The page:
Simply put, there is a big deal above and below the moment, but you should focus on leveraging customer motivation, rather than worrying about just one imaginary line.
When deciding where a CTA applies, you need to think about it motivation.
How motivated are you to click a button? How desirable is your offer at that time, and how much does your visitor already know about what is being offered to him?
If you need to provide more information before your customer wants to convert, the CTA below the fold makes the most sense.
If you have already provided all the information your customer needs and are visiting from an advertisement or other page on the Web site, the above folding should be exceptional.
The Truth About Design for Return
The fact of the matter for web designers today is that achieving higher conversion rates has little to do with whether a CTA is above or below the fold.
The important thing is whether your buttons fall under the right amount of copy that answers the right questions for the audience.
Remember, when visitors come to a website, they are looking for different things. There are visitors:
- You already know your brand and value your offer: These people often click on your landing pages from other marketing campaigns where they have learned about the brand or offer. You can give these prospects a CTA immediately so they can continue down the buyer’s funnel as fast as possible.
- Are you unsure about your offer and need more information: These people need some extra information. They may be worried that they need to be addressed before they are willing to spend their money. You may not need many copies here, which means CTA may still appear above the fold.
- Is your website brand new: These prospects require a reasonable amount of copy. They do not know what you are offering or why it is valuable to them. Because of this, you may have to wait to push them into action until you have delivered the correct copy.
In some cases, you may even place multiple CTAs on the same page. Some people will have a general understanding of technology and what it does. This means they will be happy to click the button at the top of the fold.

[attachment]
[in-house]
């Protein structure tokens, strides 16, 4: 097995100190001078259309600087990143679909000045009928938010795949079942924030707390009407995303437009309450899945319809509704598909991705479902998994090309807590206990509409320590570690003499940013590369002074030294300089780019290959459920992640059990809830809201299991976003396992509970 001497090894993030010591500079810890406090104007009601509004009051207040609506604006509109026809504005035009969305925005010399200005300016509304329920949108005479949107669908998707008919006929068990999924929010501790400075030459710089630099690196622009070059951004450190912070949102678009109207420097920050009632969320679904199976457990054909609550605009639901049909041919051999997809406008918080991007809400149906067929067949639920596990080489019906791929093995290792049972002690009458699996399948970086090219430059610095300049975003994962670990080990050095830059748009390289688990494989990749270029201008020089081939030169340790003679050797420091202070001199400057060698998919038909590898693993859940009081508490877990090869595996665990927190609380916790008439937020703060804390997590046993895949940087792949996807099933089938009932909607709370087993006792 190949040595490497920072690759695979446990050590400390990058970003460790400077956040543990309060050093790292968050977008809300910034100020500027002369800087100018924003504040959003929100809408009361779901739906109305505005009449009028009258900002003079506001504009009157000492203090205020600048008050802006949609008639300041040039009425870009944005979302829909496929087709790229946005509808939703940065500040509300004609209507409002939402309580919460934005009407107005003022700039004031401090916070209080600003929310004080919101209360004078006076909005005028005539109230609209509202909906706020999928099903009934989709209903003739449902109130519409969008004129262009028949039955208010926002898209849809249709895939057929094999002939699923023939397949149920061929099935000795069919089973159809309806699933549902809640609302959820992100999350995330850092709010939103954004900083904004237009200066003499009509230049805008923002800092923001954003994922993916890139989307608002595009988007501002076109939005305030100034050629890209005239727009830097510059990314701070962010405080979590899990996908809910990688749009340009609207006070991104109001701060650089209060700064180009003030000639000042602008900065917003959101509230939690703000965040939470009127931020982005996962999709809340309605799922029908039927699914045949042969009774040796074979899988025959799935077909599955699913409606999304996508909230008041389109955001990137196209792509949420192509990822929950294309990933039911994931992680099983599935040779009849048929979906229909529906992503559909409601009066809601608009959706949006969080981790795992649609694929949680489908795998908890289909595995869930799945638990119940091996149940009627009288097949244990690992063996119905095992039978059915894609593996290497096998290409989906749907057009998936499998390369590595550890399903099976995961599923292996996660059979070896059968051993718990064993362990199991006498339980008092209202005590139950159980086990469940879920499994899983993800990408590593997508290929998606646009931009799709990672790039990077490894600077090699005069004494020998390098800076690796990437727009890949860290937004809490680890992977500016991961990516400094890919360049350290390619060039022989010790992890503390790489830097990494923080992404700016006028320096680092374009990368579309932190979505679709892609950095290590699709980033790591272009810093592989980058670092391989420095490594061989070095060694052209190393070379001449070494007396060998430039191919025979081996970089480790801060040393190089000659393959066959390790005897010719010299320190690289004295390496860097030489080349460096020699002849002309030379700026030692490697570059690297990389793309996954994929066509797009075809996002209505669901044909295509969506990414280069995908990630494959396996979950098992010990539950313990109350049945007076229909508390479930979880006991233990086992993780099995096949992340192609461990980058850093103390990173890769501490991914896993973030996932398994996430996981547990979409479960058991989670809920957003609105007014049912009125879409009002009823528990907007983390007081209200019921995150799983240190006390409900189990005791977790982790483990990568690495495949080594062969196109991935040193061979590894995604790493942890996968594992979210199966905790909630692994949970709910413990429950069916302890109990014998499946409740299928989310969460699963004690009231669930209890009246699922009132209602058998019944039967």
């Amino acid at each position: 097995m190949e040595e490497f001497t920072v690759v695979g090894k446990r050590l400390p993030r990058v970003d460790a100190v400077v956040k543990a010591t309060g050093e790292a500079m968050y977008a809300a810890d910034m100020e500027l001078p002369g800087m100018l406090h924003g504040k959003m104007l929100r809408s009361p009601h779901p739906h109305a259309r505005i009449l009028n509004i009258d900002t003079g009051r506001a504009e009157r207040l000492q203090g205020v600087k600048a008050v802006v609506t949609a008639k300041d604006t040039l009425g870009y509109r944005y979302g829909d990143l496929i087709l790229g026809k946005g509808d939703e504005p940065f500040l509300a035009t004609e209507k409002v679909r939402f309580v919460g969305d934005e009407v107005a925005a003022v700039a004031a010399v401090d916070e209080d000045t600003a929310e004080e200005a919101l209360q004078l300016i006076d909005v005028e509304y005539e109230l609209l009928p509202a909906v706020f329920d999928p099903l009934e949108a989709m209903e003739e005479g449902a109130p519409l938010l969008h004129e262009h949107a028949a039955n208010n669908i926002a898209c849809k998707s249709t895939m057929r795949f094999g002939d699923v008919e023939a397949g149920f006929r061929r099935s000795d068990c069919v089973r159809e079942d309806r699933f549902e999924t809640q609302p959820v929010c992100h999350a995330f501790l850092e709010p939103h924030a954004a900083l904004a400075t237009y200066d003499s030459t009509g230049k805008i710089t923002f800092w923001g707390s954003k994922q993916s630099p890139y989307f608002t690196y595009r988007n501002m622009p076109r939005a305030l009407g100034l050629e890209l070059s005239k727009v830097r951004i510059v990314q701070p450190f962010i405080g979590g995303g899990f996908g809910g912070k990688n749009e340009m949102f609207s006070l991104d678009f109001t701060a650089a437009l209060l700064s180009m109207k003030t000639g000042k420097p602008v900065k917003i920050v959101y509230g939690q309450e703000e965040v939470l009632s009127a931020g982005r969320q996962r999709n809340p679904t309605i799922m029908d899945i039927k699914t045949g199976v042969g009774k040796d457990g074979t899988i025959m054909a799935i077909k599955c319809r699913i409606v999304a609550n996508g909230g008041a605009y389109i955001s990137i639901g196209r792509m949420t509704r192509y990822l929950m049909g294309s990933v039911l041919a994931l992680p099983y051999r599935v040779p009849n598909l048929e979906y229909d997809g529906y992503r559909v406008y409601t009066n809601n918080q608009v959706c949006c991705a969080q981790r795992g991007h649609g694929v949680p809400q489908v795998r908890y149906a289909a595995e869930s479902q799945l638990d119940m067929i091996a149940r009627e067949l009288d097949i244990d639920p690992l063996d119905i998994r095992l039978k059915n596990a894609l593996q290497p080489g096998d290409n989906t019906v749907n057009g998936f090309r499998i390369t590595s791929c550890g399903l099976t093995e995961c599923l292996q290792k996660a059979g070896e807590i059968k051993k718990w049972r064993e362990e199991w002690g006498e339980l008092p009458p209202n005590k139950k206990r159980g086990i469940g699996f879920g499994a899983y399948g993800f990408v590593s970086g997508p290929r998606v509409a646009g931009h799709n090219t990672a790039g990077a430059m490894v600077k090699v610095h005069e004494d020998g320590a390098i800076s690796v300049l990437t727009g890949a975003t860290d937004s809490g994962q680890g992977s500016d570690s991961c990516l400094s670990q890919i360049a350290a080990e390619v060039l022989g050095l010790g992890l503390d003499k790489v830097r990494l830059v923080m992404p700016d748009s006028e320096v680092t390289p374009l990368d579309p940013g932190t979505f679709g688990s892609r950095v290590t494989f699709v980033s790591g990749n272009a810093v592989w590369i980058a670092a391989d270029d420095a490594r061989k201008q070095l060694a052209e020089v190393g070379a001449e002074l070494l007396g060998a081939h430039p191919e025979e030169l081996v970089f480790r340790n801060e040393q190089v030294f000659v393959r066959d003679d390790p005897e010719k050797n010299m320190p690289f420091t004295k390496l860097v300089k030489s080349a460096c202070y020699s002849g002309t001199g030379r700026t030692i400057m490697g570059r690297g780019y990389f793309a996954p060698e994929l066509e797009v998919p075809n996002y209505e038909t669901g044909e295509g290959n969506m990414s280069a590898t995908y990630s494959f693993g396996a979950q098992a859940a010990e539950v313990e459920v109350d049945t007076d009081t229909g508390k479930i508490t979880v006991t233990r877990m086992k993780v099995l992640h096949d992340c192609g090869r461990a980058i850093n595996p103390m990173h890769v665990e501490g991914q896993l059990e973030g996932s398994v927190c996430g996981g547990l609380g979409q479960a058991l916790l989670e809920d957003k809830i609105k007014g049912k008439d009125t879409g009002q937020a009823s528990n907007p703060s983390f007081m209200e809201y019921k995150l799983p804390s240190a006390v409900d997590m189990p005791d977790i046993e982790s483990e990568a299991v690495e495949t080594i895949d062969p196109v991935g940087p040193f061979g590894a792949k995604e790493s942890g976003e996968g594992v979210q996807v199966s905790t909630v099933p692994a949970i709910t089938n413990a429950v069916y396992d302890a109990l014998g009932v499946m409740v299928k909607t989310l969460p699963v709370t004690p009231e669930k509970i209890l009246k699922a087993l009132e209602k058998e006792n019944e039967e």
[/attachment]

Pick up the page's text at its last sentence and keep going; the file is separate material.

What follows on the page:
On the other hand, visitors coming to the same page may not understand what the benefits of real-time personalization are. This means that you have to elaborate a little on what you have to offer. A simple one line explanation is not enough here.
Verify Where to place CTA
Deciding where to place various features of a website is a common challenge for web designers. Despite many blogs out there, claiming that “over the fold” is always the best option for any conversion rate optimization, the truth is a little more complicated.
The crucial thing to remember as a web designer is that a CTA button prompts a customer commitment. Even if the CTA allows a person to download a free demo or sign up for a newsletter without spending any money, it requires a customer to start a brand relationship.
In a world where customers have less confidence in companies than ever before, it does not make sense to push them into a relationship too quickly. It is not a good idea to ask a target audience before they have a chance to see what is “for them”.
Jump in too fast, and you’ll probably get people the wrong way.
Go out and Master the Return
The issue for today’s designers is not figuring out if a button needs to be visible from the moment someone hits a page. Instead, you need to consider whether visitors are arriving at the CTA at a time when they are ready to take action.
You can only answer the question “where should the CTA go?” after carefully analyzing the project you are working on.
Remember, the answer is not always over the hour.
Image featured by Pexels.